CSIRAC (1949) First Australian Computer

The CSIRAC was Australia's first computer.

The name stands for CSIR originally stood for "Council for Scientific and Industrial Research". This name was in effect from 1926 to 1949. The organization then became CSIRO, the Commonwealth Scientific and Industrial Research Organization.


For more information, see the book "Last of the First. CSIRAC: Australia's First Computer." Available from: The University of Melbourne, Department of Computer Science & Software Engineering, Parkville Victoria 3010 Australia, www.cs.mu.oz.au
Cost is Aust$32.90 plus, postage Aust $12.50.

Photo Courtesy of Paul Dornbusch

In 1947, Maston Beard and Trevor Pearcey led a research group at the CSIR (CSIRO as we know it today) Radiophysics Laboratory in Sydney, Australia, to design and build an electronic computer.

Available technology at the time included the vacuum tube or "valve" technology and the pulse techniques developed for radar systems during World War II. This work in Australia paralleled, but was to a considerable extent independent of computer developments in Europe and the USA.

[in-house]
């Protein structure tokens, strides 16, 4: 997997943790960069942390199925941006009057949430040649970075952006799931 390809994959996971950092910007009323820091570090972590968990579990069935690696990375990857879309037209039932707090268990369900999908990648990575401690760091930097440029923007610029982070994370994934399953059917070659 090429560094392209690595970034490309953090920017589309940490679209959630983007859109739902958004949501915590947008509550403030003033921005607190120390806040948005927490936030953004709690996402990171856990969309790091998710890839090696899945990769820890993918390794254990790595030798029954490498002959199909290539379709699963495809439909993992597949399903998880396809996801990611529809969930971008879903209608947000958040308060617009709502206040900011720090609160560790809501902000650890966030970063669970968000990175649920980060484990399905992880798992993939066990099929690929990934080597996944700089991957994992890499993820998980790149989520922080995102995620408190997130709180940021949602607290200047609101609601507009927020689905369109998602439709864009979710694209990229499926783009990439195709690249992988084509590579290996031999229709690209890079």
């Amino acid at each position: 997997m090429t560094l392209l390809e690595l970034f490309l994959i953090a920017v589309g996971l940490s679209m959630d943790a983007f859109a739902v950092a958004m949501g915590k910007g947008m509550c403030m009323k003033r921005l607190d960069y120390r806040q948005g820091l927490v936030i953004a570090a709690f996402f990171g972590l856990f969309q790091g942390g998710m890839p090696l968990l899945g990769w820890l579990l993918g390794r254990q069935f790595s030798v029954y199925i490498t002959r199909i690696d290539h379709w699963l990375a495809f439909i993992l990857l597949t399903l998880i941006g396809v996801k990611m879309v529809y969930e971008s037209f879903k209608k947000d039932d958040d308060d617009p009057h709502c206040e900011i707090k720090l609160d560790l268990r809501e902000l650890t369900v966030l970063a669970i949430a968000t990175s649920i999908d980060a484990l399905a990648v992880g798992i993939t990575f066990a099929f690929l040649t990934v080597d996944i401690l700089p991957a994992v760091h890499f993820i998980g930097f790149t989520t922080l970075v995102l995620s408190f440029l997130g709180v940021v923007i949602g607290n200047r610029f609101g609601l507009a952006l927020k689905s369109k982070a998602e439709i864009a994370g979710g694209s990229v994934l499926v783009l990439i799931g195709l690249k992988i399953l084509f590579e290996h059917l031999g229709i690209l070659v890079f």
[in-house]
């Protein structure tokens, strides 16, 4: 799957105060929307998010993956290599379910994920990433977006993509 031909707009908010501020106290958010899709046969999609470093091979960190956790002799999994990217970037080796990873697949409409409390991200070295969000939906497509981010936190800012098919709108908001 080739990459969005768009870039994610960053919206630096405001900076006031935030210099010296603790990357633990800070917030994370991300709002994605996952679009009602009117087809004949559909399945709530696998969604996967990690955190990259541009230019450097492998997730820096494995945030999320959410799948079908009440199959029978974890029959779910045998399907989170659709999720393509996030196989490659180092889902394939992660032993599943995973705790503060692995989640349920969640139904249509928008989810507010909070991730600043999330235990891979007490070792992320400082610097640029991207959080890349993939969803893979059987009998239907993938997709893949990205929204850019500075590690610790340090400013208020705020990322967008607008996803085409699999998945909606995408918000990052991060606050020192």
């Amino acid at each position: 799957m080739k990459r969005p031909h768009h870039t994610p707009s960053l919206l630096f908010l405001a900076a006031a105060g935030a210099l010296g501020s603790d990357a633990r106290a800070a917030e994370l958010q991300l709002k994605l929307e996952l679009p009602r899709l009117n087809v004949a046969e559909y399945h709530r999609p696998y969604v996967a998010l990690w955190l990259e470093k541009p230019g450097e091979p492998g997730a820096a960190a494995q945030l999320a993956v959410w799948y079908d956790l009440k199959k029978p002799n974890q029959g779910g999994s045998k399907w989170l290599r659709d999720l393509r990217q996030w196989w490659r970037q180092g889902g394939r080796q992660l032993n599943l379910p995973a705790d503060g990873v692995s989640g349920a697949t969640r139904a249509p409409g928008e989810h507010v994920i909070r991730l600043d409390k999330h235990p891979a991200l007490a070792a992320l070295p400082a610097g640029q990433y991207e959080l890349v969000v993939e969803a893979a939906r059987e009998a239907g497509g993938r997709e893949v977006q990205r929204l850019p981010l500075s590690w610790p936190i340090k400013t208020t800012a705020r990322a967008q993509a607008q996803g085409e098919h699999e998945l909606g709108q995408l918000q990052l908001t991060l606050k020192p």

The CSIR Mk1 ran its first test programs in late 1949. The CSIR it was the fifth electronic stored program computer ever developed. It embodied many features novel at the time and was able to operate more than 1000 times faster than the best mechanical calculators. The machine was officially opened in 1951 and used to solve problems both for the Radiophysics Laboratory and outside organisations. The CSIR Mk 1 was decommissioned in 1955 and shipped to Melbourne.

On 14 June 1956 the Mk1 was recommissioned and renamed CSIRAC and the new Computation Laboratory at the University of Melbourne was officially opened. It was in Melbourne that CSIRAC came into its own as a general computing workhorse - from June 1956 to June 1964 over 700 computing projects were processed.

On its retirement in June 1964 CSIRAC was donated to the Museum of Victoria. Information courtesy of CSIRO

Photo courtesy of © CSIRO


This photo shows the CSIRAC console switch panel. Note the multiple rows of 20 switches used to set bits in various registers

© University of Melbourne CSIRAC archive

An end view of the mercury delay line temperature controlled cabinet "the coffin". Circa 1956

© University of Melbourne CSIRAC archive

CSIRAC magnetic disc "drum". An early photo circa 1956.
© University of Melbourne CSIRAC archive



CISRAC 1949 Specifications

CSIRAC - 1949



Word size

20 bit


768 words

Disk capacity

2048 words

Power consuption

30,000 watts


7,000 Kg


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